I’ve spent much of this week doing interviews for Early Action applicants to MIT. This volunteer role lets me meet a lot of very cool young people. Moreover, although I live in Boston, I do interviews in my home town of Vestal, NY to a radius of a couple hours out. It’s a sparsely-populated region, so I meet a wide mix of folks.
This year, I’ve been struck by how much applicants are shaped by their surroundings. The difference in resources between schools and communities is stark. At one extreme, there are famous magnet schools like as Stuyvesant or Thomas Jefferson which have highly-advanced courses, advisers to help students complete Intel research projects, training for national-level competitions, and high awareness of advanced summer programs. At the other end, rural or inner-city schools that have virtually no AP classes. But right near Vestal there is also wide variation. Vestal, my alma matter, has a number of academic clubs, advanced study through both AP courses and an IB program, and, for those students who take initiative, the opportunity to take classes at SUNY Binghamton (one of the top New York public universities) or even to do research there. In contrast, I’ve interviewed students from 30-60 minutes out whose schools have fewer than 5 AP courses available, and where awareness of out-of-school opportunities are minimal. There, if the family has sets the right kind of tone, then kids can discover serious resources and potentially make a lot of progress.
It’s easy to forget in all of the debates about testing, teachers, and curriculum that our learning and achievements are strongly defined by our communities, their awareness and emphasis on learning, and our opportunity to learn. The best students I’ve met from more remote schools had families who provided them with reading suggestions and role models. Creating opportunity to learn (and the inspiration to pursue it) has been a driving force of my career in education from Learning Unlimited to the Summer Program in Mathematical Problem Solving to Mathcamp.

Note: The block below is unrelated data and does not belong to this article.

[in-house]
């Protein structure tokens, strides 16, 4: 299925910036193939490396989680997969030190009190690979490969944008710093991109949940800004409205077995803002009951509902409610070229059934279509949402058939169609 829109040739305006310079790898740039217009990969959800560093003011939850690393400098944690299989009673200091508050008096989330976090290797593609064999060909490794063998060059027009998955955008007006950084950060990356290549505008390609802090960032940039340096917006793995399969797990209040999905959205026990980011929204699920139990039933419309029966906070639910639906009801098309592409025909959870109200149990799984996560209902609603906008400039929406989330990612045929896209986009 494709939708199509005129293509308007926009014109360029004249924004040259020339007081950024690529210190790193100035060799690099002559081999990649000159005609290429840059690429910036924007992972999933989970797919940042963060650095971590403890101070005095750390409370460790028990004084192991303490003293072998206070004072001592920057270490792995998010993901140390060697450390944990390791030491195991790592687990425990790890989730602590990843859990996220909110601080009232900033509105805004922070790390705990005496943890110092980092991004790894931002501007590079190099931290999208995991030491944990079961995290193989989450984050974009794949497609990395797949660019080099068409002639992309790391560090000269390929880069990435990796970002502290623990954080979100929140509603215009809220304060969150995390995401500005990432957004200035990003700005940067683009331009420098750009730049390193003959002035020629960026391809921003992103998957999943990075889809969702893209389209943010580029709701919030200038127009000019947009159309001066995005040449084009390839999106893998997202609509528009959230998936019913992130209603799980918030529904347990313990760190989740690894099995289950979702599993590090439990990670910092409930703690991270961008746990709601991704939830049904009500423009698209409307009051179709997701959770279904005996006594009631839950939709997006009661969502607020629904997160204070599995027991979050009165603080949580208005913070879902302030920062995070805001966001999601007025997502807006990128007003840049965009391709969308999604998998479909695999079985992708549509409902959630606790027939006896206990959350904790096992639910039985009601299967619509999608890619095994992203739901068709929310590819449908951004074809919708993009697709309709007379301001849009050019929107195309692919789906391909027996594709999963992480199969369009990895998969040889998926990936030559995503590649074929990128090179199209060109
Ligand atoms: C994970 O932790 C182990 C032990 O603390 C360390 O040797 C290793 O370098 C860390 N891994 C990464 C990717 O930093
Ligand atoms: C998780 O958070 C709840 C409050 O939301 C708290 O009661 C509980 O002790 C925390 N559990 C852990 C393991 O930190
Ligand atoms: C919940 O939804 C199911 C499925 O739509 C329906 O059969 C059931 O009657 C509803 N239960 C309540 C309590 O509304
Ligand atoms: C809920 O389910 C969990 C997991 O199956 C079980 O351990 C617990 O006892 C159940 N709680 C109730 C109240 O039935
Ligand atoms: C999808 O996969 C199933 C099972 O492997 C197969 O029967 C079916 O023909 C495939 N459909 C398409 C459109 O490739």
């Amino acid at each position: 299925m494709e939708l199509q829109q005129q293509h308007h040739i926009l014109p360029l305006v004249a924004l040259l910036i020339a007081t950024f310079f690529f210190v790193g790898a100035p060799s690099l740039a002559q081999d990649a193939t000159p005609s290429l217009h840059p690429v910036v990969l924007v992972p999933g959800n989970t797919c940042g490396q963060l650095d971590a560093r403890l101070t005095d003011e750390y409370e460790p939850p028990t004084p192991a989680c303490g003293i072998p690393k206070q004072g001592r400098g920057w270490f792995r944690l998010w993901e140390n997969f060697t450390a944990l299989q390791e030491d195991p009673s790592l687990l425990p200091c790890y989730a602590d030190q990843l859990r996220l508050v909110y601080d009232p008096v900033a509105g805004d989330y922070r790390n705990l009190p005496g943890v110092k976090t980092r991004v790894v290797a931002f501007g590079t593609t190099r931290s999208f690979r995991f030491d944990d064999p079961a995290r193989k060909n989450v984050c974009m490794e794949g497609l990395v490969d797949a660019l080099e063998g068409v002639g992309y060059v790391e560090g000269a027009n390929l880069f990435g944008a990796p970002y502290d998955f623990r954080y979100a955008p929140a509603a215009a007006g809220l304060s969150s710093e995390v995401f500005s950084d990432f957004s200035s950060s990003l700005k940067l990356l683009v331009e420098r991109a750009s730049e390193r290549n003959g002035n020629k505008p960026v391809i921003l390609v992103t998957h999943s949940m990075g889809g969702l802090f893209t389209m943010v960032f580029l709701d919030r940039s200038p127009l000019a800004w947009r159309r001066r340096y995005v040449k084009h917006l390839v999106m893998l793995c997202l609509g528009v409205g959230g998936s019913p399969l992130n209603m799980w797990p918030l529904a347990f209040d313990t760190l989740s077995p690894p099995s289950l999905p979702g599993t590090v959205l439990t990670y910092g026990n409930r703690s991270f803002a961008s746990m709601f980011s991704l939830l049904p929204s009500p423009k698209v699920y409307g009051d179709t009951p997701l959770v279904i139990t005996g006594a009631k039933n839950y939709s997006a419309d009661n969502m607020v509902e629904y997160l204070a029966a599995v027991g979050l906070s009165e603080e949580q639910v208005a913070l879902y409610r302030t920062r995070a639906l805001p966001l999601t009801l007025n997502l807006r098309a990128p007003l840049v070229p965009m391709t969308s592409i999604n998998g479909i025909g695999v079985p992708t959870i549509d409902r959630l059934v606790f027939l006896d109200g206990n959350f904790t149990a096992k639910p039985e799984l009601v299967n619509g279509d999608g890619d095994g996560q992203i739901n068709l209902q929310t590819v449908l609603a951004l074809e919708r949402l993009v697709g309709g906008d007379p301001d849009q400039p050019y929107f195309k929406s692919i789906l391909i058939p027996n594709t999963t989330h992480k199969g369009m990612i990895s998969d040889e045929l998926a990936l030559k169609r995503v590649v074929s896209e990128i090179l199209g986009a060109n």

Unfortunately, you can’t just say “here, kids, have an opportunity!” There are innumerable influences on students’ time. To pursue real studies, they need some mix of older peers to be role models, teachers who will be supportive, knowledge of how to pursue those studies, a sense of where serious study will take them, and more. Yet even those opportunities aren’t quite enough. Most of what we choose to do comes from serendipity. We hear about an opportunity right when we have a moment to Google it. We have an argument with a friend and, feeling isolated, we immerse ourselves in our work—just when an interesting topic comes up—and because we happen to do well on that test, we decide to pursue that topic more seriously. Our attention catches on random things, and if our world isn’t permeated with topics of interest, we’ll miss those serendipitous moments.
Which is to say that we have a long way to go if we’re going to get more people to pursue learning outside of school. For my part, now I’m thinking about organizing a “math day” for anyone within 90 miles of Vestal sometime in the spring so they can get a taste of advanced math. What are you going to do?